Home » Obituaries » Remembrance of the Life of Mary Judith Brown SL

Remembrance of the Life of Mary Judith Brown SL

Posted on August 4, 2015, by Loretto Community

Mary Judith Brown SL
Oct. 30, 1922 – Aug. 4, 2015

Frances Marie Brown, the eldest of four, was born Oct. 30, 1922 in Elwood, Ind. Her siblings were Howard, Herb, and Sue. Her father, Harold E. Brown, originally of Muncie, Ind., worked nights in a steel mill where he “drew wire.” Frances’ mother, Marie Agnes Harris Brown, was from Elwood. She was a telephone operator and homemaker. Frances wrote that she knew her parents first met on Valentine’s Day.

The Browns moved to Pueblo, Colo., in time for Frances to begin elementary school. There the family experienced the extreme poverty of the Depression years in the dust bowl. In later years, Judith described some family traditions for her niece: “When I was in elementary school in Pueblo, it was our custom to sit at the dinner table after a big Sunday meal and listen to my parents talk about ‘… years ago.’… I loved hearing the story of my having been dressed up in white ruffles on an organdy dress helping my father change the crankcase oil. I dunked my little white dog into the heavy black oil then hugged him to myself! … My dad thought the episode funny; my mother saw no humor even years later.

“The day I realized I could read was like turning on a light bulb. … In high school I worked my way through Loretto Academy in Santa Fe. I was a minority there, one of three Anglos. I was co-editor of ‘Loretto Echos,’ the school’s newspaper. … As editor, I was sent to La Fonda to interview Rita Hayworth, but she was too intoxicated to keep the appointment. [On graduation] in 1941 I won a journalism scholarship to Loretto Heights College.”

After two years at the Heights, Frances Brown wrote to Reverend Mother Edwarda, repeating a desire she had expressed a year earlier to enter Loretto and stating that she had a job which would allow her to pay the dowry. “These years spent with the Sisters of Loretto [in Santa Fe and at the Heights] have determined me to become a member of the community if I am accepted.”

Following her time as a postulant, Frances was received into the novitiate on April 25, 1944, donning the habit and the name Sister Mary Judith by which she would be known the rest of her life. On April 25 two years later she pronounced her first vows, and on Aug. 15, 1949, she made final vows. Meanwhile, Mary Judith began a 40-year teaching career, going first to St. Michael School, St. Louis, then St. Patrick School, Bisbee, Ariz. In 1953, she completed her undergraduate degree at the Heights, in sociology, history and education. Ten years later Mary Judith completed a master’s degree at Creighton University in education.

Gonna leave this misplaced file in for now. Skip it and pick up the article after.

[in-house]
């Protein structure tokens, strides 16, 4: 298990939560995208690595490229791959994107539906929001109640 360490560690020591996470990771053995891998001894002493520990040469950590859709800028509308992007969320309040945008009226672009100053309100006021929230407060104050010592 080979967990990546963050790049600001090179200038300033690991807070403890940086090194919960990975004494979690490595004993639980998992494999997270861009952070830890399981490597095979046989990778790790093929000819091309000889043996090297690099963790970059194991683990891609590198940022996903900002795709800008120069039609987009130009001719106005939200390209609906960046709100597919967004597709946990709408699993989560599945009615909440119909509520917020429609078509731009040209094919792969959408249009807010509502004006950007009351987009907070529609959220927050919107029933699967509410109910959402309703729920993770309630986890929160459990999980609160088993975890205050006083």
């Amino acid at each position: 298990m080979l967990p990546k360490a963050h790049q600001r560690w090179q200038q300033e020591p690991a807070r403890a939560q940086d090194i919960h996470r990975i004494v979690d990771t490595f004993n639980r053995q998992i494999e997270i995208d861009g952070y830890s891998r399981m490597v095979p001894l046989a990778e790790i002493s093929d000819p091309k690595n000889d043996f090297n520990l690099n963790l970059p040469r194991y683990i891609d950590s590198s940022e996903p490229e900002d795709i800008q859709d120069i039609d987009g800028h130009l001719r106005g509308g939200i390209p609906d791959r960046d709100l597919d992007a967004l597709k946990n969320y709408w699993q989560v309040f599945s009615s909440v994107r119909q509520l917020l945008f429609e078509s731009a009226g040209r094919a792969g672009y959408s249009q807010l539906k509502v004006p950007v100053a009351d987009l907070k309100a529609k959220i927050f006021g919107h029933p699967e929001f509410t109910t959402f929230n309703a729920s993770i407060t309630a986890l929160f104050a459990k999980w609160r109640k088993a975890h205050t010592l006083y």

“Teaching was a thrill I enjoyed since third grade when I taught my dolls after school. … Even though I disliked the restraints of school, I always wanted to teach. I have taught every elementary grade except kindergarten and first. My favorite grade was fifth, but I loved seventh and eighth graders. Officially, I taught school for almost 40 years … [and continued to tutor individuals after that]. … My early philosophy included Jesus’ words, ‘Whatever you do to the least of my brethren, you do to Me!’ I tried to keep that in mind while teaching all types and kinds of children. Fortunately, by the grace of God, I never struck a child in my very long experience teaching school. That doesn’t mean I didn’t want to.” In all, Judith taught in St. Louis, Bisbee, Colorado Springs, Highwood and Rock Falls, Ill., and several schools in Denver, including St. Mary’s Academy.

Perhaps Sister Mary Judith’s most renowned classroom accomplishment was her very successful and long-term work inspiring both boys and girls to be interested in words. Even eighth grade boys looked forward to being in Judith’s English class. They would meet her during the Christmas holidays to prepare for the Colorado/Wyoming Scripps Howard Spelling Bee. During various years she sent three winners of the Colorado/Wyoming spelling bee to the national spelling bee in Washington D.C. In 1984 the parents of champion speller Scott Womack arranged to have Charles Schulz create an original drawing of Snoopy, the very special mascot in Judith’s classroom. Schulz’ cartoon has the caption, “I can spell Rorschach and logophile and arachibutyrophobia, but I can’t spell how WONDERFUL Sister Judith is!”

At the age of 62, Mary Judith changed her work and her place of residence. With Sister Genevieve Cavanaugh, she signed a contract with the Denver Archdiocesan Housing Committee to co-administer St. Anthony Manor in Casper, Wyo., a HUD subsidized apartment complex for low-income senior citizens. From 1984 to 2001, Judith and Genevieve worked at St. Anthony’s as administrators and then in a ministry of caring. Even after they retired, the two remained in Casper, the only Loretto Sisters in Wyoming.

In 2010 Judith retired to Loretto Motherhouse Infirmary, where she and Genevieve entertained both friends and newcomers at meals with their stimulating, quick witted repartee and wide-ranging conversation. Sister Mary Judith died quietly on August 4, 2015, in the 72nd year of her commitment as a Sister of Loretto.

(Remembrance by Eleanor Craig SL)


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